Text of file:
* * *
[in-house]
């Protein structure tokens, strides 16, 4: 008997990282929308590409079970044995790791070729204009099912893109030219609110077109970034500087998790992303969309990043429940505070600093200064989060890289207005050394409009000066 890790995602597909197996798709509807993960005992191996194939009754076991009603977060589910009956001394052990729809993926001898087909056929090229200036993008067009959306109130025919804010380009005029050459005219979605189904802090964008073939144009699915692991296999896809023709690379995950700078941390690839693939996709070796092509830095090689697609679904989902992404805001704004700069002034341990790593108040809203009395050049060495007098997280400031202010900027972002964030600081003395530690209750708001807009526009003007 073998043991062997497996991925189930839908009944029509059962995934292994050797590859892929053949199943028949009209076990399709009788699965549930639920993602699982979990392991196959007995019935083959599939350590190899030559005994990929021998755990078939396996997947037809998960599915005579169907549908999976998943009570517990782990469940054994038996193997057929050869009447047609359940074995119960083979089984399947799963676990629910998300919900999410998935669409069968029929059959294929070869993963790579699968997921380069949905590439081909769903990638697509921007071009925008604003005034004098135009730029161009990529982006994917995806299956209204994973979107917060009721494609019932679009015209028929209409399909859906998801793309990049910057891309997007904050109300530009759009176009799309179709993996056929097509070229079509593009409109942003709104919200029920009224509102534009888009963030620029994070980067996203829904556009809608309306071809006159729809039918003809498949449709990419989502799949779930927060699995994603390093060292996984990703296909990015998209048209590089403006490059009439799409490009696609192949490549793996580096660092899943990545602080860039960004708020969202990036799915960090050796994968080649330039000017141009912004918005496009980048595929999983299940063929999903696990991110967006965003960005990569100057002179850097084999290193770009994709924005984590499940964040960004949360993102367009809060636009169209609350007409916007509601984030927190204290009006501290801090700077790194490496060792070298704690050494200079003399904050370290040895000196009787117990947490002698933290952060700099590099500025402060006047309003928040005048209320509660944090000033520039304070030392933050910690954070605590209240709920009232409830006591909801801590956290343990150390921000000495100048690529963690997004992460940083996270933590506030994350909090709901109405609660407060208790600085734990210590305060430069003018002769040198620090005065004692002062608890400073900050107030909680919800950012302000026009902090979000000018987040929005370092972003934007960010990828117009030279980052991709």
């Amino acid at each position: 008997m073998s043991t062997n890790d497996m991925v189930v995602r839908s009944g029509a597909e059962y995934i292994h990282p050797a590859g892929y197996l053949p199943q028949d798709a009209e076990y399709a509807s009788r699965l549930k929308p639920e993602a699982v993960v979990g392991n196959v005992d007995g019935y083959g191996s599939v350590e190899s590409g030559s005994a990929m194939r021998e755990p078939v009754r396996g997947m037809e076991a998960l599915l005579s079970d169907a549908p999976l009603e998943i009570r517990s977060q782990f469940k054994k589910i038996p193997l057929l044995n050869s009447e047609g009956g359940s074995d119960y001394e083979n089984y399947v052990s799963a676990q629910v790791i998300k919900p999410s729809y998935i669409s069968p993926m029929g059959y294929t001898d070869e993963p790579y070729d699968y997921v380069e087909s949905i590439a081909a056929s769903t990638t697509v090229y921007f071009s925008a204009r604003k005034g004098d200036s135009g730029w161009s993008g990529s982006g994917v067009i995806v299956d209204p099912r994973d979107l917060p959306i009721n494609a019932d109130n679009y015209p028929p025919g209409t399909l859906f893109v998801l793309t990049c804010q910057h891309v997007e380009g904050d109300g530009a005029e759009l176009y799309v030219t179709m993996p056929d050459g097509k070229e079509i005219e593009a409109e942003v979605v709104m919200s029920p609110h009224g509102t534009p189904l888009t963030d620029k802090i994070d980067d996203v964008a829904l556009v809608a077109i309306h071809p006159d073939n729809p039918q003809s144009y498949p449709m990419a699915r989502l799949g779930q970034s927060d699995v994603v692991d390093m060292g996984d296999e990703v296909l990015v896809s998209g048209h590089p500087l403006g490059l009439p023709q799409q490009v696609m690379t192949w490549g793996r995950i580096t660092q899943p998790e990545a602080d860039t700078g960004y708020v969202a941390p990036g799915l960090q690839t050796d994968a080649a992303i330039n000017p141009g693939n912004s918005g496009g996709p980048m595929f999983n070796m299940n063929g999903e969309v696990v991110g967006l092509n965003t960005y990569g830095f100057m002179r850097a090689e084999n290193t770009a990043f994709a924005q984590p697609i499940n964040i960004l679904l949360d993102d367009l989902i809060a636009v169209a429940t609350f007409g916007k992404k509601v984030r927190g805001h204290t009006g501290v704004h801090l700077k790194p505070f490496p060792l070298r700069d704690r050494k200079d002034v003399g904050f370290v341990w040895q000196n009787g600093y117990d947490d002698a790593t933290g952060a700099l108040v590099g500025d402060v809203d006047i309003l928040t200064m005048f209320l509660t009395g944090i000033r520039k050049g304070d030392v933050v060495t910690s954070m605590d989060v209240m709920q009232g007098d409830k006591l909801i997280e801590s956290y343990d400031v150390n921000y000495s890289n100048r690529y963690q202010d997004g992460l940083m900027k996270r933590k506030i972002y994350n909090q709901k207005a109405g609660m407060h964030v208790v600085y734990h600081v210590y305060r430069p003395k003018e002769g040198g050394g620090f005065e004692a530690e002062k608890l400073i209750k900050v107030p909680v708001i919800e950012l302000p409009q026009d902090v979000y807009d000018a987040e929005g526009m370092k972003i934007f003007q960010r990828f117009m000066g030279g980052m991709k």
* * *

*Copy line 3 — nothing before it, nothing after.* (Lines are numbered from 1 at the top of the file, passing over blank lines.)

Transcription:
């Amino acid at each position: 008997m073998s043991t062997n890790d497996m991925v189930v995602r839908s009944g029509a597909e059962y995934i292994h990282p050797a590859g892929y197996l053949p199943q028949d798709a009209e076990y399709a509807s009788r699965l549930k929308p639920e993602a699982v993960v979990g392991n196959v005992d007995g019935y083959g191996s599939v350590e190899s590409g030559s005994a990929m194939r021998e755990p078939v009754r396996g997947m037809e076991a998960l599915l005579s079970d169907a549908p999976l009603e998943i009570r517990s977060q782990f469940k054994k589910i038996p193997l057929l044995n050869s009447e047609g009956g359940s074995d119960y001394e083979n089984y399947v052990s799963a676990q629910v790791i998300k919900p999410s729809y998935i669409s069968p993926m029929g059959y294929t001898d070869e993963p790579y070729d699968y997921v380069e087909s949905i590439a081909a056929s769903t990638t697509v090229y921007f071009s925008a204009r604003k005034g004098d200036s135009g730029w161009s993008g990529s982006g994917v067009i995806v299956d209204p099912r994973d979107l917060p959306i009721n494609a019932d109130n679009y015209p028929p025919g209409t399909l859906f893109v998801l793309t990049c804010q910057h891309v997007e380009g904050d109300g530009a005029e759009l176009y799309v030219t179709m993996p056929d050459g097509k070229e079509i005219e593009a409109e942003v979605v709104m919200s029920p609110h009224g509102t534009p189904l888009t963030d620029k802090i994070d980067d996203v964008a829904l556009v809608a077109i309306h071809p006159d073939n729809p039918q003809s144009y498949p449709m990419a699915r989502l799949g779930q970034s927060d699995v994603v692991d390093m060292g996984d296999e990703v296909l990015v896809s998209g048209h590089p500087l403006g490059l009439p023709q799409q490009v696609m690379t192949w490549g793996r995950i580096t660092q899943p998790e990545a602080d860039t700078g960004y708020v969202a941390p990036g799915l960090q690839t050796d994968a080649a992303i330039n000017p141009g693939n912004s918005g496009g996709p980048m595929f999983n070796m299940n063929g999903e969309v696990v991110g967006l092509n965003t960005y990569g830095f100057m002179r850097a090689e084999n290193t770009a990043f994709a924005q984590p697609i499940n964040i960004l679904l949360d993102d367009l989902i809060a636009v169209a429940t609350f007409g916007k992404k509601v984030r927190g805001h204290t009006g501290v704004h801090l700077k790194p505070f490496p060792l070298r700069d704690r050494k200079d002034v003399g904050f370290v341990w040895q000196n009787g600093y117990d947490d002698a790593t933290g952060a700099l108040v590099g500025d402060v809203d006047i309003l928040t200064m005048f209320l509660t009395g944090i000033r520039k050049g304070d030392v933050v060495t910690s954070m605590d989060v209240m709920q009232g007098d409830k006591l909801i997280e801590s956290y343990d400031v150390n921000y000495s890289n100048r690529y963690q202010d997004g992460l940083m900027k996270r933590k506030i972002y994350n909090q709901k207005a109405g609660m407060h964030v208790v600085y734990h600081v210590y305060r430069p003395k003018e002769g040198g050394g620090f005065e004692a530690e002062k608890l400073i209750k900050v107030p909680v708001i919800e950012l302000p409009q026009d902090v979000y807009d000018a987040e929005g526009m370092k972003i934007f003007q960010r990828f117009m000066g030279g980052m991709k």